Hybrart highlights some other tiny home benefits. “Tiny homes are easier to care for because they are small. The freed-up time can allow you to have more free time for things you enjoy,” she says.

4. Lower Your Utility Bills

A dome home with circular windows in front of a sunset.
Photo: iStock

With their unique spherical shape, you can add visual appeal to the list of reasons to consider a dome home. Another benefit of a dome-shaped structure is that it can be very energy-efficient. Heat is much less likely to escape, helping lower your utility bills. Moreover, because of the open interior design, air can travel more freely around without the need to install complex duct work. Dome homes also lend themselves well to adding sources of natural light, with the multitude of available options for adding windows and even skylights.

There are two main types of dome homes. Geodesic dome homes are constructed using several polygons that form the dome-like, though not perfectly round, structure. These structures offer a geometric design, and, with the individual polygon-shaped pieces, can be assembled on site. Just be aware that there is a greater potential for leaks or necessary maintenance because of the number of different pieces that must be connected.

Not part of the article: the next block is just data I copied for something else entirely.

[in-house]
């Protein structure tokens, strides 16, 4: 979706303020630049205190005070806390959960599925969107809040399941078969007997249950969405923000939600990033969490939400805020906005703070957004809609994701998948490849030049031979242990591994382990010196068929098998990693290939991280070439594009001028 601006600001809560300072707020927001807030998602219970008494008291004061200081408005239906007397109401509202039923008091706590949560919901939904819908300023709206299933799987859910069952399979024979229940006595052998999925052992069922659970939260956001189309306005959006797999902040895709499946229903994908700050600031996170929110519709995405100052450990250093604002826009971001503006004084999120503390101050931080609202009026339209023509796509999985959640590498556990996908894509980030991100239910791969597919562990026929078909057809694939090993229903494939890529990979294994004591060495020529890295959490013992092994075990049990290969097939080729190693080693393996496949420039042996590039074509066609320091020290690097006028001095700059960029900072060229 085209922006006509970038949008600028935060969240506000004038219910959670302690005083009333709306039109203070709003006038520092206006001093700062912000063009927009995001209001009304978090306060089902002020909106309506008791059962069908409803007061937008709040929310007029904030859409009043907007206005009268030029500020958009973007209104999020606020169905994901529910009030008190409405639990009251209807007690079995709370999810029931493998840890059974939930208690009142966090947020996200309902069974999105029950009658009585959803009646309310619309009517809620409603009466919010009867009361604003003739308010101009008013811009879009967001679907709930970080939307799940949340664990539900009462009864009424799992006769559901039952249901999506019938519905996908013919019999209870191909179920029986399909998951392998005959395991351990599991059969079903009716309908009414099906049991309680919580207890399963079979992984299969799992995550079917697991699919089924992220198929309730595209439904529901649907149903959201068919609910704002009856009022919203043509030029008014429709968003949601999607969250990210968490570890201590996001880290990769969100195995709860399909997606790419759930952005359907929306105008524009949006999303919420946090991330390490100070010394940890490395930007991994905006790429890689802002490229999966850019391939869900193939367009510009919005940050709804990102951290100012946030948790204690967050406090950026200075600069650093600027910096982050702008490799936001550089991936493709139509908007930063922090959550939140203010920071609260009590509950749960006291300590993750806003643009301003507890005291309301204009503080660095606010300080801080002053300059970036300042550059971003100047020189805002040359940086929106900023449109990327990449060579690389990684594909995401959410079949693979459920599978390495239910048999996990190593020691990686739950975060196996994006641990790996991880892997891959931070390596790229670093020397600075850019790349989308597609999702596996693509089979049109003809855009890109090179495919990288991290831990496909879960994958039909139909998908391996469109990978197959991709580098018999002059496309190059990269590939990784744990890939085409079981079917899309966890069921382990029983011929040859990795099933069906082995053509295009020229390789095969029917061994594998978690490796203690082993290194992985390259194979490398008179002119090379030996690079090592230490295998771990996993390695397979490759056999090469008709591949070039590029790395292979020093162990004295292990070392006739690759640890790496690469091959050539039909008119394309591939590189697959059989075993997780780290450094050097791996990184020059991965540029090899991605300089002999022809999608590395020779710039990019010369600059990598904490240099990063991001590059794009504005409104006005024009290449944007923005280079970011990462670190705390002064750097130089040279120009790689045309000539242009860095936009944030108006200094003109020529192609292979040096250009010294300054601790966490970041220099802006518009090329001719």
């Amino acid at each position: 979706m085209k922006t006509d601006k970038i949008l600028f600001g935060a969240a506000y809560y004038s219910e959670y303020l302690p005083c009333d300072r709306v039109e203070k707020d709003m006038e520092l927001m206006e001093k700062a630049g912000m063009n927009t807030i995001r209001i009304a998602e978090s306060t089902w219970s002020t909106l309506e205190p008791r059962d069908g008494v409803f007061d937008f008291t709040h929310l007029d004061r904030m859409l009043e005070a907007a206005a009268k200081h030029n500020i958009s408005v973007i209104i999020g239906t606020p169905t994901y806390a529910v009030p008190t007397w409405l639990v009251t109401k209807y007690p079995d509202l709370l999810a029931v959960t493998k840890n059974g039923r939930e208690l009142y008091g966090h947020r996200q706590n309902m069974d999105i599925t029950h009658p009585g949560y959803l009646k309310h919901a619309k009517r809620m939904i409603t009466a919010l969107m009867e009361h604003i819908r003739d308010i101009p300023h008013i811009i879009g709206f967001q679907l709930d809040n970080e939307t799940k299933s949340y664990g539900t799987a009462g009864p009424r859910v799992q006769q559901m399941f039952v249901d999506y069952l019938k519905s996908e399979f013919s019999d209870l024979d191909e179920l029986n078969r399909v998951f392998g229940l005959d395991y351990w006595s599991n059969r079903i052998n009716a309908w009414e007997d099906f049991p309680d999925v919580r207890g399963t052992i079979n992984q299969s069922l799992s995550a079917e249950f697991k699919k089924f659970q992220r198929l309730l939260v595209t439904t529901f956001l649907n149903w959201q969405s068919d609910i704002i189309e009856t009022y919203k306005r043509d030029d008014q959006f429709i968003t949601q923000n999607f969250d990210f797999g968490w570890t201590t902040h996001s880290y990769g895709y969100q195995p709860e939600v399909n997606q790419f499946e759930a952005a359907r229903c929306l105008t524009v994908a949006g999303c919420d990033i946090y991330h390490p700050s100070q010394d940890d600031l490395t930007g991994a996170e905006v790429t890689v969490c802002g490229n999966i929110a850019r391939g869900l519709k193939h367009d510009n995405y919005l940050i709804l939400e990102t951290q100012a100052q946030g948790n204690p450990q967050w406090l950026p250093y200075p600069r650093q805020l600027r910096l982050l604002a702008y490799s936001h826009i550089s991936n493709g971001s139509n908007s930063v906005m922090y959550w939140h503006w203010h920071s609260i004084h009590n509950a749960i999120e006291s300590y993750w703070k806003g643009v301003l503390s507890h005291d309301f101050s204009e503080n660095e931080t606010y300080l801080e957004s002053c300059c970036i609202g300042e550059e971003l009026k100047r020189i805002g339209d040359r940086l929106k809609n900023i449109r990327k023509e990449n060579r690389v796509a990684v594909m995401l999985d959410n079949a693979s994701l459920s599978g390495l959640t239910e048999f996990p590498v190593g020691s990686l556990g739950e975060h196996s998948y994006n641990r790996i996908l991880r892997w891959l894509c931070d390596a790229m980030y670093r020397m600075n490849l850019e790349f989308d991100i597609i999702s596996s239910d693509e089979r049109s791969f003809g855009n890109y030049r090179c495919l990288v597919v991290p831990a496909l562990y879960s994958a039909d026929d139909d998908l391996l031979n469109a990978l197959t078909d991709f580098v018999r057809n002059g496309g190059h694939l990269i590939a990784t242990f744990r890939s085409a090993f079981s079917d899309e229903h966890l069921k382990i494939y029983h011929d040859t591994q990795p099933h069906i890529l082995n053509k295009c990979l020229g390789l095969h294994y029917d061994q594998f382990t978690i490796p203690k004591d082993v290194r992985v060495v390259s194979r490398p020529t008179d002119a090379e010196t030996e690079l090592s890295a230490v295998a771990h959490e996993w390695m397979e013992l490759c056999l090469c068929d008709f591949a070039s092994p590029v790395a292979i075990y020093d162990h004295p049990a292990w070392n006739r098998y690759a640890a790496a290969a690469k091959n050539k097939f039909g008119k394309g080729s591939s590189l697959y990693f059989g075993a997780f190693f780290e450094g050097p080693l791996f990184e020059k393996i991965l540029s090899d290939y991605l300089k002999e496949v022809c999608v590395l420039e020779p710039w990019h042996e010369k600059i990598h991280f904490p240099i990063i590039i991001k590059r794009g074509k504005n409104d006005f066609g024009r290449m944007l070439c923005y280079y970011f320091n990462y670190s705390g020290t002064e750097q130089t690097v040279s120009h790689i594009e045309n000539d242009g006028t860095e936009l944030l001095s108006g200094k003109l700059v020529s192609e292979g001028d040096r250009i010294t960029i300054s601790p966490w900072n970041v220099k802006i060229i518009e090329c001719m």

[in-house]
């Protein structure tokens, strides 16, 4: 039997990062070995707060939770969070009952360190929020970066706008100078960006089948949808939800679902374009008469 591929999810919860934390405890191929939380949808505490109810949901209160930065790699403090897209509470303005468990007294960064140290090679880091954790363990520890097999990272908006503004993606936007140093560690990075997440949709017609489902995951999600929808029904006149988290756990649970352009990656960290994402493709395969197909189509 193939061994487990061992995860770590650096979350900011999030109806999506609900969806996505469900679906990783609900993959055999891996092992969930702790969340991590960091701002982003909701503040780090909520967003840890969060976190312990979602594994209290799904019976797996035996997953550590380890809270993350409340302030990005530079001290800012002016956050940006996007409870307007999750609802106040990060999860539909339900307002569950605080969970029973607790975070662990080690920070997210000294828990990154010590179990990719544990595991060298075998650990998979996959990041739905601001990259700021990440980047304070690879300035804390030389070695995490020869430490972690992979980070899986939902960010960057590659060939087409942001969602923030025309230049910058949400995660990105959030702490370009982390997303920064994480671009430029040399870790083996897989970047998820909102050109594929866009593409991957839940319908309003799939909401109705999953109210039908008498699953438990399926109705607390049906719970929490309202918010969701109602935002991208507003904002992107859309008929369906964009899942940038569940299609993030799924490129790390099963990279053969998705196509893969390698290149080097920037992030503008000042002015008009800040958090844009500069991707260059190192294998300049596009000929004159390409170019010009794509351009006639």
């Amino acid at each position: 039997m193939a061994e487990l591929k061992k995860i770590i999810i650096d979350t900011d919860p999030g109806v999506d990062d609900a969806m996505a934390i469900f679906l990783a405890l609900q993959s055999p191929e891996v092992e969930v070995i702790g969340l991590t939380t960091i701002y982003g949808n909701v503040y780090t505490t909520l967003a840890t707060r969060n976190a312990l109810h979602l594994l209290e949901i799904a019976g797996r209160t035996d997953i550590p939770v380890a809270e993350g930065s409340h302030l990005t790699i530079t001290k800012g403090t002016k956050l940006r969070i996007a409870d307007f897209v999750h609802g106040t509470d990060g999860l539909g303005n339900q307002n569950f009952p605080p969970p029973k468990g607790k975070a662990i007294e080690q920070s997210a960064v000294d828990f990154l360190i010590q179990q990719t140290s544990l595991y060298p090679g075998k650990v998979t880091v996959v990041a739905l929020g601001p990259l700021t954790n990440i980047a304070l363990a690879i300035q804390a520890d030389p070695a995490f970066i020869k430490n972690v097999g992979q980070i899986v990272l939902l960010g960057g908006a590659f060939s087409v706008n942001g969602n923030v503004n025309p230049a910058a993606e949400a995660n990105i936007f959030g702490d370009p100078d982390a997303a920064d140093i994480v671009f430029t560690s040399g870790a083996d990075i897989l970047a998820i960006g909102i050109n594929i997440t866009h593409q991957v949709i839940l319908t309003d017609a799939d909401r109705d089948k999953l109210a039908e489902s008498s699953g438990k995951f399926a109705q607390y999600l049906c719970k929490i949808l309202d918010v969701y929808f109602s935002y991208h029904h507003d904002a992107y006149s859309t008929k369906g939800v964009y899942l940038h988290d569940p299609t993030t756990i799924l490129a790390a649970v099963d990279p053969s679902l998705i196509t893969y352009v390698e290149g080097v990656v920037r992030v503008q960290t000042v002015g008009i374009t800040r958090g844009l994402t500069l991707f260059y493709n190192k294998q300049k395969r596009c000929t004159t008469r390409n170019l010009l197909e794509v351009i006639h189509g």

Alternatively, you could consider a monolithic dome home. Unlike geodesic models, these are made from a single piece of material that is formed into a dome. They’re more challenging to put together, or alter in the future. However, because of the single piece of material, they’re also less likely to leak.

5. Build Faster

Home made of multiple recycled shipping containers.
Photo: Depositphotos

Made from shipping containers — like what you see on the back of a truck or train car — container homes are growing in popularity. Eric Bramlett, a realtor and the owner of Bramlett Real Estate in Austin, Texas, says, “As someone with a wealth of experience consulting on such projects, I cannot recommend them enough for budget-conscious buyers seeking sustainable housing.”